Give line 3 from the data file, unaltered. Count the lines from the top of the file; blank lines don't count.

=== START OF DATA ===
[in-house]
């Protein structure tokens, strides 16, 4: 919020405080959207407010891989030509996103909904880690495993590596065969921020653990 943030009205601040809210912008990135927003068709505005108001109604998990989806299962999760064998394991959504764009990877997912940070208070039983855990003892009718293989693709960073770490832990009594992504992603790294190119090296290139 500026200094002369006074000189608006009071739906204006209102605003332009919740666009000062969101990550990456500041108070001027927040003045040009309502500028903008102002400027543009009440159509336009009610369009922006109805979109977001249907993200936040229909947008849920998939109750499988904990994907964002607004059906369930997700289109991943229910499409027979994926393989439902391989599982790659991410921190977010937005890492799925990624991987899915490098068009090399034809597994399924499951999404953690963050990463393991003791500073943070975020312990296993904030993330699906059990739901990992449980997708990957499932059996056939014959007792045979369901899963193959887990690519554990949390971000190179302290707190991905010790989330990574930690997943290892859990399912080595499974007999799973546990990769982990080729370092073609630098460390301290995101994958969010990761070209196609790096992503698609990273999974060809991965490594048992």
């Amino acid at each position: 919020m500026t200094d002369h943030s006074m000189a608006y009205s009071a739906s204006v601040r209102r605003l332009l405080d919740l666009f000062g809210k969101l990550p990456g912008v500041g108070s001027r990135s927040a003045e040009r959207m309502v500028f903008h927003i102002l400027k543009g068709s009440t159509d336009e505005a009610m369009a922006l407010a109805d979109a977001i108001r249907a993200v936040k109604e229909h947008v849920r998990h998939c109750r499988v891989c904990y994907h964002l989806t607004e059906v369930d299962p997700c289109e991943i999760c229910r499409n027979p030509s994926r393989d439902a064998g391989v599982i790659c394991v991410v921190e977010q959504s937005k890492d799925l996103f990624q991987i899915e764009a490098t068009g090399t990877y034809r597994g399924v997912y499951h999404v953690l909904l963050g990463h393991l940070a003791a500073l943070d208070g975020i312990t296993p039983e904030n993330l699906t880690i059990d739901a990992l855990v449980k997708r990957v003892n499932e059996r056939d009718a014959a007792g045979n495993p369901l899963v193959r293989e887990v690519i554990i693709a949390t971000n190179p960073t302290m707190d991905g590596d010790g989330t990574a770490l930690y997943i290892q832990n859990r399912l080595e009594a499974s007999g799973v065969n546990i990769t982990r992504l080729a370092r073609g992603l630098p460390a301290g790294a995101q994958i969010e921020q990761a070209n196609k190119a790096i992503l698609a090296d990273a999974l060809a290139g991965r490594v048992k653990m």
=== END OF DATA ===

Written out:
């Amino acid at each position: 919020m500026t200094d002369h943030s006074m000189a608006y009205s009071a739906s204006v601040r209102r605003l332009l405080d919740l666009f000062g809210k969101l990550p990456g912008v500041g108070s001027r990135s927040a003045e040009r959207m309502v500028f903008h927003i102002l400027k543009g068709s009440t159509d336009e505005a009610m369009a922006l407010a109805d979109a977001i108001r249907a993200v936040k109604e229909h947008v849920r998990h998939c109750r499988v891989c904990y994907h964002l989806t607004e059906v369930d299962p997700c289109e991943i999760c229910r499409n027979p030509s994926r393989d439902a064998g391989v599982i790659c394991v991410v921190e977010q959504s937005k890492d799925l996103f990624q991987i899915e764009a490098t068009g090399t990877y034809r597994g399924v997912y499951h999404v953690l909904l963050g990463h393991l940070a003791a500073l943070d208070g975020i312990t296993p039983e904030n993330l699906t880690i059990d739901a990992l855990v449980k997708r990957v003892n499932e059996r056939d009718a014959a007792g045979n495993p369901l899963v193959r293989e887990v690519i554990i693709a949390t971000n190179p960073t302290m707190d991905g590596d010790g989330t990574a770490l930690y997943i290892q832990n859990r399912l080595e009594a499974s007999g799973v065969n546990i990769t982990r992504l080729a370092r073609g992603l630098p460390a301290g790294a995101q994958i969010e921020q990761a070209n196609k190119a790096i992503l698609a090296d990273a999974l060809a290139g991965r490594v048992k653990m």